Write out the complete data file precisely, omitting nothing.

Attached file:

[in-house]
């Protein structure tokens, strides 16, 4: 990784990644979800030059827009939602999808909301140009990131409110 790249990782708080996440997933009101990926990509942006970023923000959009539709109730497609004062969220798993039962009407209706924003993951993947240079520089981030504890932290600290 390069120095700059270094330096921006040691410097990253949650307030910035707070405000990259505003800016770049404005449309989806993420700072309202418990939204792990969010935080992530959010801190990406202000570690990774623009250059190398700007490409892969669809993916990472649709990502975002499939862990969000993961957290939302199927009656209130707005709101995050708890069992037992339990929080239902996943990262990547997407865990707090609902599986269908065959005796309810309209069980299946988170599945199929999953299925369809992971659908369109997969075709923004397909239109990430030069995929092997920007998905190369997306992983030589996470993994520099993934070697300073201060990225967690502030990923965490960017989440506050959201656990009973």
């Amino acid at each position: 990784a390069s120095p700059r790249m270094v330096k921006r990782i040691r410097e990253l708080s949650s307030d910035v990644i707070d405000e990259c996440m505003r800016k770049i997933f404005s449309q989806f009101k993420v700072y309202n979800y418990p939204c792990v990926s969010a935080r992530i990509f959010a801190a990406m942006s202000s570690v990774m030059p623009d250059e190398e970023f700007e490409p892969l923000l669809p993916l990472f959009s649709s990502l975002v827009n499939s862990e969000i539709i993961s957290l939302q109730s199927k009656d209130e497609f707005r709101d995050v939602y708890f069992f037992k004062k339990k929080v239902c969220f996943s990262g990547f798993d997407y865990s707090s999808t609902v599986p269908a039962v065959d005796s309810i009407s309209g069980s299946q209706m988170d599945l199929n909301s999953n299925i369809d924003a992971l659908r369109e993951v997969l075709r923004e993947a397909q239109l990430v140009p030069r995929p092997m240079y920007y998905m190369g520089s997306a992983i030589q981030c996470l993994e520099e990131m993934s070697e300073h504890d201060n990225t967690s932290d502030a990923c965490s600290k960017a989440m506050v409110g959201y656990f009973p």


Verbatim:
[in-house]
């Protein structure tokens, strides 16, 4: 990784990644979800030059827009939602999808909301140009990131409110 790249990782708080996440997933009101990926990509942006970023923000959009539709109730497609004062969220798993039962009407209706924003993951993947240079520089981030504890932290600290 390069120095700059270094330096921006040691410097990253949650307030910035707070405000990259505003800016770049404005449309989806993420700072309202418990939204792990969010935080992530959010801190990406202000570690990774623009250059190398700007490409892969669809993916990472649709990502975002499939862990969000993961957290939302199927009656209130707005709101995050708890069992037992339990929080239902996943990262990547997407865990707090609902599986269908065959005796309810309209069980299946988170599945199929999953299925369809992971659908369109997969075709923004397909239109990430030069995929092997920007998905190369997306992983030589996470993994520099993934070697300073201060990225967690502030990923965490960017989440506050959201656990009973």
């Amino acid at each position: 990784a390069s120095p700059r790249m270094v330096k921006r990782i040691r410097e990253l708080s949650s307030d910035v990644i707070d405000e990259c996440m505003r800016k770049i997933f404005s449309q989806f009101k993420v700072y309202n979800y418990p939204c792990v990926s969010a935080r992530i990509f959010a801190a990406m942006s202000s570690v990774m030059p623009d250059e190398e970023f700007e490409p892969l923000l669809p993916l990472f959009s649709s990502l975002v827009n499939s862990e969000i539709i993961s957290l939302q109730s199927k009656d209130e497609f707005r709101d995050v939602y708890f069992f037992k004062k339990k929080v239902c969220f996943s990262g990547f798993d997407y865990s707090s999808t609902v599986p269908a039962v065959d005796s309810i009407s309209g069980s299946q209706m988170d599945l199929n909301s999953n299925i369809d924003a992971l659908r369109e993951v997969l075709r923004e993947a397909q239109l990430v140009p030069r995929p092997m240079y920007y998905m190369g520089s997306a992983i030589q981030c996470l993994e520099e990131m993934s070697e300073h504890d201060n990225t967690s932290d502030a990923c965490s600290k960017a989440m506050v409110g959201y656990f009973p």